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Sunday, September 10, 2006



Monday Glamour Starter --- Deanna Durbin --- Part One










The road has stretched a long way since Deanna Durbin first came upon the scene, stole our collective hearts, then retreated into a very private life. She’s 84 now, so how old does that make her fans? As to more of them generated since her retirement in the late forties, I say, show me. It’d be great to report an upsurge of interest in Deanna, and I say that as an admirer of long standing, but what chance has the woman got when no one’s showing her all but one black-and-white features? The tiny niche of Durbin-philes grieve more over this than the lady herself, who’s worried not the least about preserving the legacy of a screen character she neither understood nor identified with. Durbin just walked away from it all and never came back. Others did too, but only after careers had washed out with tides. Durbin could have stayed in and triumphed another twenty or thirty years. I’ll bet there wasn’t a colleague of hers in show business that didn’t look on admiringly and say smart move, as she packed off to France and blessed anonymity.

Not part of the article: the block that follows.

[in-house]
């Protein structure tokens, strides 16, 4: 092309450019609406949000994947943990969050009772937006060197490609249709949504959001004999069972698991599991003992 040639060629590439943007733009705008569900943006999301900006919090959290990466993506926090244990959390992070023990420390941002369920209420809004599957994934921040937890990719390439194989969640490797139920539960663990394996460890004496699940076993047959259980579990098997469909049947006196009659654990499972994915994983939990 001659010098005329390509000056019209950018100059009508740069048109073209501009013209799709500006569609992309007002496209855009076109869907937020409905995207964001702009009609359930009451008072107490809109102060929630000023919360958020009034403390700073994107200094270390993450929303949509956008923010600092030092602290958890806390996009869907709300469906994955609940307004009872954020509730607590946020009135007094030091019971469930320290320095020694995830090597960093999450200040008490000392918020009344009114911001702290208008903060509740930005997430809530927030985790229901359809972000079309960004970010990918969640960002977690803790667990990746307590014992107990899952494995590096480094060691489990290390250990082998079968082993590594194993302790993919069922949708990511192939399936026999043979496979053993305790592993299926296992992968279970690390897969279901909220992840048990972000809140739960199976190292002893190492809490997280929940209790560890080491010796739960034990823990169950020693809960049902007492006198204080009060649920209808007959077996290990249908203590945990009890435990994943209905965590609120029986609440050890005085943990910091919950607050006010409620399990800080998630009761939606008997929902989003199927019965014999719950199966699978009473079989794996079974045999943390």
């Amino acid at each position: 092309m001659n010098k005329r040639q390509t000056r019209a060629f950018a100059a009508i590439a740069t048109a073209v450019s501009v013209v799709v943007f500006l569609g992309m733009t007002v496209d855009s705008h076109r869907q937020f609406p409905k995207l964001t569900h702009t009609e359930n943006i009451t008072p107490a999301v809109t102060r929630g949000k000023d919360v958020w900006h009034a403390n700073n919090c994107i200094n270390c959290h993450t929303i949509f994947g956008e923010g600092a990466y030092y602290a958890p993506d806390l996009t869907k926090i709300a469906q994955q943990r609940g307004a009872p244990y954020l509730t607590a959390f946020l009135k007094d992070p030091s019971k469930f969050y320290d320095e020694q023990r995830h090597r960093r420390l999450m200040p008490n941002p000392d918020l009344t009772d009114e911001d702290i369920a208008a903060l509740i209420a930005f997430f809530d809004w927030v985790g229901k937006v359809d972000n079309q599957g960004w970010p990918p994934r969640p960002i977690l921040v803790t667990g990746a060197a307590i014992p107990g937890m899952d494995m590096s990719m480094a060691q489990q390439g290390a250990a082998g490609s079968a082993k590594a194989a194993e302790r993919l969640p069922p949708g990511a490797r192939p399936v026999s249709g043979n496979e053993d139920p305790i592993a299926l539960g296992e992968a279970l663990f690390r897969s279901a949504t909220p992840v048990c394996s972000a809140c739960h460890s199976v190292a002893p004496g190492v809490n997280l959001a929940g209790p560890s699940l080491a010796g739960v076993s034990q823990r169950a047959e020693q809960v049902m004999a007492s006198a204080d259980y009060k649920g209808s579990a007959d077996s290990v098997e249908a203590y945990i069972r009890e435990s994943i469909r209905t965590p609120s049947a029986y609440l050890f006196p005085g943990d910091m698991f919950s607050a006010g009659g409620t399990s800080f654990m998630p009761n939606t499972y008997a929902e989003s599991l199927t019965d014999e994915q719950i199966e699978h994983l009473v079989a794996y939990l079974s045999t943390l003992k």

I have this image of Deanna walking briskly down cobblestone streets of her little French village carrying one of those yard-long loaves of bread, possibly singing I Love To Whistle, as she makes her way back to a heavily fortified chateau guarded by dogs named Bruno and Gaston. Journalists have sought her from time to time, but the simple folk in their pastry shops and laundries would feign ignorance in deference to their celebrated neighbor. So what made this highest paid actress in motion pictures high tail it out of the US? Deanna explained in the one interview she’s done in 56 years (with British historian David Shipman in 1983). I consider my salary as damages for having to cope with such complete lack of quality, she said, describing her last four Universal pictures as mediocre … near impossible. There had been twenty-one features and one short (plus a handful of Red Cross and war relief spots). She might have said there was one feature done twenty-one times. Being locked into a formula as unyielding as hers would have jangled anyone’s nerves. Worst of all was fact that Durbin’s screen image was at total variance with everything she was offscreen, and efforts on her part to vary the menu were met with determined resistance, more from her fans than Universal, in fact. What few tentative steps the studio took in that direction (Christmas Holiday, Lady On A Train) saw ferocious objection from the not-so silent army of Deanna devotees. In the end, there was nothing left to do but quit.